(FOX40.COM) — Sacramento City Councilman Sean Loloee could face over 100 years in prison and millions of dollars in fines if found guilty on federal charges that center mostly around the hiring and intimidation of employees at the Sacramento-area grocery stores he owns.
Here are some of the details contained in the federal grand jury’s indictment.
Intimidation and Spying
The U.S. Department of Justice said Loloee hired employees who lacked authorization to work in the United States in part because they were easier to control and allowed him to pay lower wages. Their questionable legal status allowed Loloee to pay the workers in “irregular ways and off the books” and avoid paying overtime because he knew they lacked negotiating leverage.
The DOJ said Loloee and Viva Supermarket General Manager Karla Montoya instructed employees to obtain false documents to facilitate their hiring.
According to the DOJ, Montoya, whom Loloee hired in 2008, also lacked work authorization.
Court documents allege that Loloee and Montoya used various methods to control the undocumented workforce including:
- Saying Loloee knew who was “illegal” to create an atmosphere of intimidation
- Threatening workers with adverse immigration consequences if they acted against Loloee’s interests
- Requiring employees who did not speak English to sign untranslated documents as a condition of employment and then threatening the employee with the content of the documents
- Saying Loloee knew where the employees lived, suggesting they were vulnerable to being turned in to immigration authorities
- Saying Loloee knew many important people who could investigate members of the workforce in order to intimidate them
Loloee allegedly held a meeting amid an investigation in 2020 where he said he wanted to know if the workers were with him or against him and said that if they were against him they should leave.
The DOJ also alleges that employees were sometimes instructed to act as government officials to identify workers who would cooperate with investigations.
The DOJ said that at one point, a person was paid to act as a customer and follow an agency investigator around the store and listen in on conversations with employees.
Loloee and Montoya are both accused of listening in on an employee interview with an agent in order to influence the answers the employee provided.
The DOJ also said that workers were instructed to remove their uniforms in order to appear as customers when agency investigators were in the store.
One of the methods Loloee and Montoya used to allegedly avoid paying overtime involved issuing checks from another company belonging to Loloee, Fresh Pak Produce, which employees understood could not be cashed at financial institutions.
Court documents state that the checks, issued on green paper, many of which said “Void” on the front, were instead to be cashed at the Western Union located inside the Viva Supermarket.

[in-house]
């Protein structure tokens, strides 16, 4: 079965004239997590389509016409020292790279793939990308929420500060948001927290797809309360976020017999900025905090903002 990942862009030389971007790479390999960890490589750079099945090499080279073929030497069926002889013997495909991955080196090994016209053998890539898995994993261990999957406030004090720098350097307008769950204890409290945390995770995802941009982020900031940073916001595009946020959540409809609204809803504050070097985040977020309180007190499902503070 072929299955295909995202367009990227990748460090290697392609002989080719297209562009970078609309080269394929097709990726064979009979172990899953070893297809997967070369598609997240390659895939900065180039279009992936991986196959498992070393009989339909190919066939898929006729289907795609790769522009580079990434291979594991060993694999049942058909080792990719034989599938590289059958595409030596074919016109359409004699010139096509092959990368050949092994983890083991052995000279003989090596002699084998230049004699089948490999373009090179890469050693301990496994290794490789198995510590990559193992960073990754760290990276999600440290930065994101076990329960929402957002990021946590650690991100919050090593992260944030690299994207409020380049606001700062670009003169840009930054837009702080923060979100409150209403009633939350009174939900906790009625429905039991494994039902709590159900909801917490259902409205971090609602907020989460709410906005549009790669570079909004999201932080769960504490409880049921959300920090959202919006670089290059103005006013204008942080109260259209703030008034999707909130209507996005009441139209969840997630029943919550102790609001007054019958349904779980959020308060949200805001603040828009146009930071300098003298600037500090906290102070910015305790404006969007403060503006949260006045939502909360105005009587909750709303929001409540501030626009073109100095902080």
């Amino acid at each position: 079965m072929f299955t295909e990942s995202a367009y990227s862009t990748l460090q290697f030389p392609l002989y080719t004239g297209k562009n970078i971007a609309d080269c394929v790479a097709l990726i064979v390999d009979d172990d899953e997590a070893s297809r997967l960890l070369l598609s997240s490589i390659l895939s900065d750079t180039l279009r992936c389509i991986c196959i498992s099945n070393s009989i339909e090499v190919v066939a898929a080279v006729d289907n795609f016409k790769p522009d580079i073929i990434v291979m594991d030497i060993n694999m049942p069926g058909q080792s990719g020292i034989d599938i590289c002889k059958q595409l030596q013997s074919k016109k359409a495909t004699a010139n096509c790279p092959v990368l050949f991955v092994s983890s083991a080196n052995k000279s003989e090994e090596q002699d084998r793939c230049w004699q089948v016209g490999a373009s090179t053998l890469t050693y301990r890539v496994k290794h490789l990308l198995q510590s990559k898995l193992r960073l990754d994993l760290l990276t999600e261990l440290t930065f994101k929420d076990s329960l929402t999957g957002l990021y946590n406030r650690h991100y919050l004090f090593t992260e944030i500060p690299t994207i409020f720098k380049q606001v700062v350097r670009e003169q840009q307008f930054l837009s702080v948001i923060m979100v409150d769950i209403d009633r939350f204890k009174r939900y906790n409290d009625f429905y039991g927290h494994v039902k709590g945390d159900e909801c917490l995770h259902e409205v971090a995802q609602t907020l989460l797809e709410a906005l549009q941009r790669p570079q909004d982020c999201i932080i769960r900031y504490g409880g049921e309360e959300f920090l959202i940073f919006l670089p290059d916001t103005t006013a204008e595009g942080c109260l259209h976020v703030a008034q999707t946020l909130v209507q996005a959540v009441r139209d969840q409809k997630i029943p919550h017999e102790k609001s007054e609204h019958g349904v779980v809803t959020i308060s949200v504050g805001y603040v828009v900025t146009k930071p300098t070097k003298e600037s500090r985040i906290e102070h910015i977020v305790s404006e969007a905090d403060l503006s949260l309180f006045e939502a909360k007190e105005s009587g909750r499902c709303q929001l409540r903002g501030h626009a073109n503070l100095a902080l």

Employees were then charged 2% to cash the checks inside the store, the Department of Justice alleges.
Employees who received green checks also sometimes were allegedly made to receive part of their pay in the form of a Viva Supermarket store voucher, given to them when they cashed the check at the in-store Western Union.
When asked about the green checks by investigators, Loloee said that the office had been broken into and suggested that the green checks had been stolen.
Switch from Hourly wages to Salary
The DOJ said that in 2020, to avoid overtime wages, some employees were transitioned from being paid hourly wages to salary positions. Salaried employees were sometimes paid a lower salary than their hourly wage had been.
The DOJ said that the responsibilities of the positions “did not correspond to job duties exempted from overtime pay requirements of the Fair Labor Standards Act.”
Back Pay Settlement Requested Back
Since 2008, Viva Supermarkets have been the subject of three investigations of the Department of Labor’s Hour and Wage Division.
The first investigation, which ended in May 2009, resulted in an agreement to pay roughly $3,500 in back wages to several employees.
The second investigation, which ended in February 2020, resulted in an agreement to pay about $35,000 in back wages.
The DOJ said that after the second settlement payments were made to employees, Loloee and Montoya told workers to deposit the money into their bank accounts but then return it to Loloee.
Montoya allegedly told an employee that Loloee “was obligated to pay the employees with the settlement checks but reemphasized that nothing was owed to the employees.”
After the third investigation, which started in September 2020, the Department of Labor said it was seeking “approximately $1,500,000 in back wages, liquidated damages, and civil monetary penalties.”